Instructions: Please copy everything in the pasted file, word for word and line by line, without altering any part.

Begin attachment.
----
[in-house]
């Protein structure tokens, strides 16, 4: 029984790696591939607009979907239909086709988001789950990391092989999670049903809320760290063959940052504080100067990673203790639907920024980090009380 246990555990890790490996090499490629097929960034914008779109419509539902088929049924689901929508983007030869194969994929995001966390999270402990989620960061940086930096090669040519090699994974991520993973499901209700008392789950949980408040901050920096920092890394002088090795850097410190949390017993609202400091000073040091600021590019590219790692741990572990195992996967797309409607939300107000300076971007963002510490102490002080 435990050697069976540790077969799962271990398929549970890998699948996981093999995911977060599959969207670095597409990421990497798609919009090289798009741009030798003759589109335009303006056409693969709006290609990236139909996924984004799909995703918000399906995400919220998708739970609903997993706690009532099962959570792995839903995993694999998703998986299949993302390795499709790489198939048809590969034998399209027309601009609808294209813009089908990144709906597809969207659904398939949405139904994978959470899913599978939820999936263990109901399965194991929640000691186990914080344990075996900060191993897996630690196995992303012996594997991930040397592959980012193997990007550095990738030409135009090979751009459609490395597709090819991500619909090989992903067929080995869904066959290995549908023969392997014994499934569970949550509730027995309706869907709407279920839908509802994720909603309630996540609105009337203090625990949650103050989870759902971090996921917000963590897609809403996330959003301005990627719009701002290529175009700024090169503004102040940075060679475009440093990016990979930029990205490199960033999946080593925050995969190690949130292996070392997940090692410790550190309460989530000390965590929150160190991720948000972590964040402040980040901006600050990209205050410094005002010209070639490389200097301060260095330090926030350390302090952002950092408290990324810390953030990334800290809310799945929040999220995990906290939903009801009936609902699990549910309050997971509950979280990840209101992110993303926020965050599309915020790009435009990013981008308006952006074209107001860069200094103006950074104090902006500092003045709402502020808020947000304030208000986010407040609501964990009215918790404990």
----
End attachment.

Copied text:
[in-house]
């Protein structure tokens, strides 16, 4: 029984790696591939607009979907239909086709988001789950990391092989999670049903809320760290063959940052504080100067990673203790639907920024980090009380 246990555990890790490996090499490629097929960034914008779109419509539902088929049924689901929508983007030869194969994929995001966390999270402990989620960061940086930096090669040519090699994974991520993973499901209700008392789950949980408040901050920096920092890394002088090795850097410190949390017993609202400091000073040091600021590019590219790692741990572990195992996967797309409607939300107000300076971007963002510490102490002080 435990050697069976540790077969799962271990398929549970890998699948996981093999995911977060599959969207670095597409990421990497798609919009090289798009741009030798003759589109335009303006056409693969709006290609990236139909996924984004799909995703918000399906995400919220998708739970609903997993706690009532099962959570792995839903995993694999998703998986299949993302390795499709790489198939048809590969034998399209027309601009609808294209813009089908990144709906597809969207659904398939949405139904994978959470899913599978939820999936263990109901399965194991929640000691186990914080344990075996900060191993897996630690196995992303012996594997991930040397592959980012193997990007550095990738030409135009090979751009459609490395597709090819991500619909090989992903067929080995869904066959290995549908023969392997014994499934569970949550509730027995309706869907709407279920839908509802994720909603309630996540609105009337203090625990949650103050989870759902971090996921917000963590897609809403996330959003301005990627719009701002290529175009700024090169503004102040940075060679475009440093990016990979930029990205490199960033999946080593925050995969190690949130292996070392997940090692410790550190309460989530000390965590929150160190991720948000972590964040402040980040901006600050990209205050410094005002010209070639490389200097301060260095330090926030350390302090952002950092408290990324810390953030990334800290809310799945929040999220995990906290939903009801009936609902699990549910309050997971509950979280990840209101992110993303926020965050599309915020790009435009990013981008308006952006074209107001860069200094103006950074104090902006500092003045709402502020808020947000304030208000986010407040609501964990009215918790404990």